Some of you may know that in addition to the one buck catalog which now contains 20 "done" boats, I offer another catalog of 20 unbuilt prototypes. The buck catalog has on its last page a list and brief description of the boats currently in the Catalog of Prototypes. That catalog also contains some articles that I wrote for Messing About In Boats and Boatbuilder magazines. The Catalog of Prototypes costs $3. The both together amount to 50 pages for $4, an offer you may have seen in Woodenboat ads. Payment must be in US funds. The banks here won't accept anything else. (I've got a little stash of foreign currency that I can admire but not spend.) I'm way too small for credit cards.

I think David Hahn's Out West Picara is the winner of the Picara race. Shown here on its first sail except there was no wind. Hopefully more later. (Not sure if a polytarp sail is suitable for a boat this heavy.

Here is a Musicbox2 out West.

This is Ted Arkey's Jukebox2 down in Sydney. Shown with the "ketchooner" rig, featuring his own polytarp sails, that is shown on the plans. Should have a sailing report soon.

And the Vole in New York is Garth Battista's of www.breakawaybooks.com, printer of my book and Max's old outboard book and many other fine sports books. Beautiful job! Garth is using a small lug rig for sail, not the sharpie sprit sail shown on the plans, so I will continue to carry the design as a prototype boat. But he has used it extensively on his Bahamas trip towed behind his Cormorant. Sort of like having a compact car towed behind an RV.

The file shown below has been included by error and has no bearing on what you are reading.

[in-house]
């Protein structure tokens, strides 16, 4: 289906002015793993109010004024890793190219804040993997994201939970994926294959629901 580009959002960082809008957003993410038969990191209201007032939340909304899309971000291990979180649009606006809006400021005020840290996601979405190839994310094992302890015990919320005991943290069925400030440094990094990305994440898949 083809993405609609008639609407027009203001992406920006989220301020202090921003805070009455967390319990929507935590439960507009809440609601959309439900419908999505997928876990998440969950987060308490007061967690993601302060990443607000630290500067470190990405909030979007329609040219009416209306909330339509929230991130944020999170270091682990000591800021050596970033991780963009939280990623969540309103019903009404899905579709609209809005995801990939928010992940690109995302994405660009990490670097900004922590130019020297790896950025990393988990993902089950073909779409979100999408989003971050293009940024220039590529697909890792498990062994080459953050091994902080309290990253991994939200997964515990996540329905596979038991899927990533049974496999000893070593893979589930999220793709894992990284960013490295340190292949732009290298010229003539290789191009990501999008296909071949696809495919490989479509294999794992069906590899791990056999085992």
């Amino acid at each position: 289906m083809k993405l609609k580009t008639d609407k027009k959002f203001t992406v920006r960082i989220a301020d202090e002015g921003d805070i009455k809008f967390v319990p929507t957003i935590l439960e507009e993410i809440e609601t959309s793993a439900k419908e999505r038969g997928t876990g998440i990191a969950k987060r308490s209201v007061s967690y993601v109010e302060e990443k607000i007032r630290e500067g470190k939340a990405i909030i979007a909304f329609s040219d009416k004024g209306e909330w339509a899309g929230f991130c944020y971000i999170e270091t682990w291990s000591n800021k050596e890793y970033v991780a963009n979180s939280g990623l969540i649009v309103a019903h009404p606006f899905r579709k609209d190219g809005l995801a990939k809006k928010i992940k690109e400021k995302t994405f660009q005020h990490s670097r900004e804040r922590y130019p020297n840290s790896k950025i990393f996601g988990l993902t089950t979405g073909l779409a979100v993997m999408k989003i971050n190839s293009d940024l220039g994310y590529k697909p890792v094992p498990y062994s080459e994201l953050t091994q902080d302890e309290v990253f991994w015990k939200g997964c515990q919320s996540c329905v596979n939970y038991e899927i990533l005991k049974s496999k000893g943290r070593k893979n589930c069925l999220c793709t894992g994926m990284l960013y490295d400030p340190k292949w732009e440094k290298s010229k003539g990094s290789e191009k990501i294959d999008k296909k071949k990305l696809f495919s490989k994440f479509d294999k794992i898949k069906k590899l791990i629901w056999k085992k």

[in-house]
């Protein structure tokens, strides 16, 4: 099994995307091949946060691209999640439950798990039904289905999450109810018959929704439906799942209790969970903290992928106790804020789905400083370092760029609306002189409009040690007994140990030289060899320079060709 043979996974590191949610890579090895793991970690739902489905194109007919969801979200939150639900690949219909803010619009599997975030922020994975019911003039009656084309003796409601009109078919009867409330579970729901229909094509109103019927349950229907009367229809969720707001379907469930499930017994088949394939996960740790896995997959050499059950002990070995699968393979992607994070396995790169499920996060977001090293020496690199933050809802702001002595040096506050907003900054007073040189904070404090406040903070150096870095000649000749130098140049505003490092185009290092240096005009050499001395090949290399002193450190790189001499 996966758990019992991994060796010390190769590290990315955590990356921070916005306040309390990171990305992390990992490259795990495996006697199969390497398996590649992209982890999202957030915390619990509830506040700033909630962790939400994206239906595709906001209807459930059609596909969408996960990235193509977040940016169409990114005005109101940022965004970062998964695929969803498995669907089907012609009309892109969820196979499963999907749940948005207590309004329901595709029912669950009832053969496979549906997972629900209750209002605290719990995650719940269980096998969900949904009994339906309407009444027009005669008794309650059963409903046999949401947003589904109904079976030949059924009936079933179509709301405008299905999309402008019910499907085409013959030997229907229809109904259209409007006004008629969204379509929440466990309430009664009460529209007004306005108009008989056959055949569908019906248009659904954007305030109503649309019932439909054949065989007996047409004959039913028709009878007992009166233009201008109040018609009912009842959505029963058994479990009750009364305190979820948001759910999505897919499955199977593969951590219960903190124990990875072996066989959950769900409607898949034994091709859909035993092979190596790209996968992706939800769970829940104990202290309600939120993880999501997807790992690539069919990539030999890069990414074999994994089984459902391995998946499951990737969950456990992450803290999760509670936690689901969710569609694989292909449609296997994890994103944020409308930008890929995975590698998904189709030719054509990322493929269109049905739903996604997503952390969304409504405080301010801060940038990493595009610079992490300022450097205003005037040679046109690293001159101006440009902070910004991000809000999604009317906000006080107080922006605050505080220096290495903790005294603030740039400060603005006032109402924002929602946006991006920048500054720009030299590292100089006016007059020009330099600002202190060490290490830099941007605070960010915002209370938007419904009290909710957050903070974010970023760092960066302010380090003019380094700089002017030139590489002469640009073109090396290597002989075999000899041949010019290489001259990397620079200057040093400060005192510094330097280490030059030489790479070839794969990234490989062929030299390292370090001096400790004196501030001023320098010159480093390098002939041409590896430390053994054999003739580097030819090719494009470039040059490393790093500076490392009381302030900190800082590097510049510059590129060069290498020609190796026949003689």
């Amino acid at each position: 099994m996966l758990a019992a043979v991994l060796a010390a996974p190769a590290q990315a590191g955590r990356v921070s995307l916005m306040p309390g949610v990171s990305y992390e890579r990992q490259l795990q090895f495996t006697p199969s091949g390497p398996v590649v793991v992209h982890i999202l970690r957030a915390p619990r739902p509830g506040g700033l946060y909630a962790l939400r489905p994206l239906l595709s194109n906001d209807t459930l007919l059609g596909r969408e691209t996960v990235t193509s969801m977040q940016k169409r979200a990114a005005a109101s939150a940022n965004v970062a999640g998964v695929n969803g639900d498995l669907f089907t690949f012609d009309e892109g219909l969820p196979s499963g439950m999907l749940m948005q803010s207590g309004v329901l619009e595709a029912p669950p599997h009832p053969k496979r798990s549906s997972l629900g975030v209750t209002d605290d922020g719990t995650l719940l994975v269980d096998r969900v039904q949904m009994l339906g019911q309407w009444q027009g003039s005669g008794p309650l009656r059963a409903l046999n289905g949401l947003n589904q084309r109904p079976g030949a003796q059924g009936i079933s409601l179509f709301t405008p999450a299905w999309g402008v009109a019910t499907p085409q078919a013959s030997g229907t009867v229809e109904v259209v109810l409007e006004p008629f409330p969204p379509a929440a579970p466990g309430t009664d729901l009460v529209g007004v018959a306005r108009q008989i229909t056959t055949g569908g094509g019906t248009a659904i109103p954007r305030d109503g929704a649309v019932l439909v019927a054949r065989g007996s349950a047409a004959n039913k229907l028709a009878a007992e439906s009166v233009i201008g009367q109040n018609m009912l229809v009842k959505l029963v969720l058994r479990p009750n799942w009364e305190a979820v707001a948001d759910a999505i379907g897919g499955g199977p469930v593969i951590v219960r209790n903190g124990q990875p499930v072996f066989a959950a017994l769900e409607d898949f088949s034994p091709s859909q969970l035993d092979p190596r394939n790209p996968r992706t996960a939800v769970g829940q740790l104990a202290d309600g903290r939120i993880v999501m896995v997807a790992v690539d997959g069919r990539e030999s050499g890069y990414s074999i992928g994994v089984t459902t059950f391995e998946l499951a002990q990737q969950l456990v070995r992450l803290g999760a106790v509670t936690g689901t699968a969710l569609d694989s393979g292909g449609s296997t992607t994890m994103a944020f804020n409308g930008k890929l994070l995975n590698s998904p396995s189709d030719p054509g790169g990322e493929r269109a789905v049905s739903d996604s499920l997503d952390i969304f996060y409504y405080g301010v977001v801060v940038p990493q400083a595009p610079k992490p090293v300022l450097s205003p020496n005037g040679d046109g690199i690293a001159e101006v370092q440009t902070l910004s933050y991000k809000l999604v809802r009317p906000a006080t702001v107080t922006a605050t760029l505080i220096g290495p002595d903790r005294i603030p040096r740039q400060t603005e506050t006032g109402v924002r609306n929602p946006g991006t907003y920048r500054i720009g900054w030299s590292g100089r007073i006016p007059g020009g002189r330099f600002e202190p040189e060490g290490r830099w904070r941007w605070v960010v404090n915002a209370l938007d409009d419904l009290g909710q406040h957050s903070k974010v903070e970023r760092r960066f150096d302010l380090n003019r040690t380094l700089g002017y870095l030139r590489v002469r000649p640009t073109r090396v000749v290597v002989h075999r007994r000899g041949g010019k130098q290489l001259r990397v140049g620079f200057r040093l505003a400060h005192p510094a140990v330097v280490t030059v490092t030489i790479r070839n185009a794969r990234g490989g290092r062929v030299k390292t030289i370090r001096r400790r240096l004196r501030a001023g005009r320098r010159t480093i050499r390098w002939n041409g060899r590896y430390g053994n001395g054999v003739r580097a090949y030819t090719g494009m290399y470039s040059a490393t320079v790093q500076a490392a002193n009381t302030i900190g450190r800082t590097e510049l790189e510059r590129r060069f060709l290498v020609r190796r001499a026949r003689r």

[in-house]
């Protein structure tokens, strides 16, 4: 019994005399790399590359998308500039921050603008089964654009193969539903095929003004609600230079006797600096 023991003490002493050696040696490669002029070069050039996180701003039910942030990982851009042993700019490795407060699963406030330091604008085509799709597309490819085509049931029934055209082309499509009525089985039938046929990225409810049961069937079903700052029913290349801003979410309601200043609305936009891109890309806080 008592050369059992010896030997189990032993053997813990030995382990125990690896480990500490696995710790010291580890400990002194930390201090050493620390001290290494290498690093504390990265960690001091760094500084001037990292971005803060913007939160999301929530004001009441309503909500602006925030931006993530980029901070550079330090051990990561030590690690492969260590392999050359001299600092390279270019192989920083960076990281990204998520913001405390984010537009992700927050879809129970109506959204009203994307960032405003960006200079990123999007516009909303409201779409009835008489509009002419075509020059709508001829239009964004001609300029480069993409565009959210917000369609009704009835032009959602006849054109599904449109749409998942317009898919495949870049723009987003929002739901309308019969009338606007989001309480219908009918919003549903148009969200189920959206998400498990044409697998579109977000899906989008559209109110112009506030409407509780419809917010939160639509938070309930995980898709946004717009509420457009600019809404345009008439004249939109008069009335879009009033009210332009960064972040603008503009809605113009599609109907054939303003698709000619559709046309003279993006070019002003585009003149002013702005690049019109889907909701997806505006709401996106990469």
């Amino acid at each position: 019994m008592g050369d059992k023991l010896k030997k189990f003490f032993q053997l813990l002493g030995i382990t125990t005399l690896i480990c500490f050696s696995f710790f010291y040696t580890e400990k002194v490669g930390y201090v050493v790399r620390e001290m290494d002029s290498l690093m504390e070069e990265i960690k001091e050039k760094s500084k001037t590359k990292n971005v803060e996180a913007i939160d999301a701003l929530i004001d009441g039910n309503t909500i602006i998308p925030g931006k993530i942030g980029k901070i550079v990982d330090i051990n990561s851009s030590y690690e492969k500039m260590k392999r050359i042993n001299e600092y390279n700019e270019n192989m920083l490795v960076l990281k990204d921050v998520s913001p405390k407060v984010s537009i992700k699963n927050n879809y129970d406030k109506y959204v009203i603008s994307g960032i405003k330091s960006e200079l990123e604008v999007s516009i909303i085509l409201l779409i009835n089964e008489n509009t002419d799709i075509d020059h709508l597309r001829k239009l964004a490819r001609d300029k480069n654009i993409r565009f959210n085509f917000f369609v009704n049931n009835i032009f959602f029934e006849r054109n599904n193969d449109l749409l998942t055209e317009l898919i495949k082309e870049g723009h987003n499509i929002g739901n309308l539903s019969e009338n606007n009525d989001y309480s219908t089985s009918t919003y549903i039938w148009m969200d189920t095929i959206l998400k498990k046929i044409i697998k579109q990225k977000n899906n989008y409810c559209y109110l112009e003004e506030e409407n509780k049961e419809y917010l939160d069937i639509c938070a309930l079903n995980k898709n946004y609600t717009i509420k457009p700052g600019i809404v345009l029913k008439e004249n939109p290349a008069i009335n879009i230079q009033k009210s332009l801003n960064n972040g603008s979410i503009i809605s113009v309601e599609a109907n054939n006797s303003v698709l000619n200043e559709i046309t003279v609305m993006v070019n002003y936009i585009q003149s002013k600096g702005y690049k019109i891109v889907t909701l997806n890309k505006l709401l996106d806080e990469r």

And a Deansbox seen in Texas:

Another prototype Twister is well along:

And the first D'arcy Bryn is to the point the builder can sit and relax in it and imagine boating. You can follow the builder's progress at http://moffitt1.wordpress.com/ ....

The first Jukebox3 is on the (cold) water. The mast is a bit too short - always make your mast too long. A bit more testing will be nice...

A brave soul has started a Robbsboat. He has a builder's blog at http://tomsrobbsboat.blogspot.com. (OOPS! He found a mistake in the side bevels of bulkhead5, says 20 degrees but should be 10 degrees.) Double layer bottom on and glassed, hull returned to upright...






1jul14, Mast Tabernacles, Musicbox3

15jul14, Sandell Tabernacle, Mikesboat

1aug14, Taped Seams, Cormorant

15aug14, Plywood Butt Joints, Paulsboat

1sep14, Rowing 1, Vireo

15sep14, Rowing 2, Philsboat

1oct14, Guessing Weight, Larsboat

15oct14, SailOK2014, Jonsboat

1nov14, Chine Runners, Piccup Pram

15nov14, Lugsail Rigging, Caprice

1dec14, Sail Area Math, Ladybug

15dec14, Poly Laminates, Sportdory

1jan15, Sharpie Spritsail, OliveOyl

15jan15, Knockdown Recovery, Dockbox

1feb15, Mike Monies, Laguna

15feb15, Cartopping, IMB

1mar15, WeeVee Lessons, Vole

15mar15, Bulkhead Bevels, Frolic2

1apr15, Capsize Lessons, Riverrunner

15apr15, Hollow Spars, Slam Dink

1may15, Boat Costs, Blobster

15may15, Small Boat Rudders, Roar2

1jun15, Emergency Flotation, RB42


Mother of All Boat Links

Cheap Pages

Duckworks Magazine

The Boatbuilding Community

Kilburn's Power Skiff

Bruce Builds Roar

Dave Carnell

Rich builds AF2

JB Builds AF4

JB Builds Sportdory

Hullform Download

Puddle Duck Website

Brian builds Roar2

Herb builds AF3

Herb builds RB42

Barry Builds Toto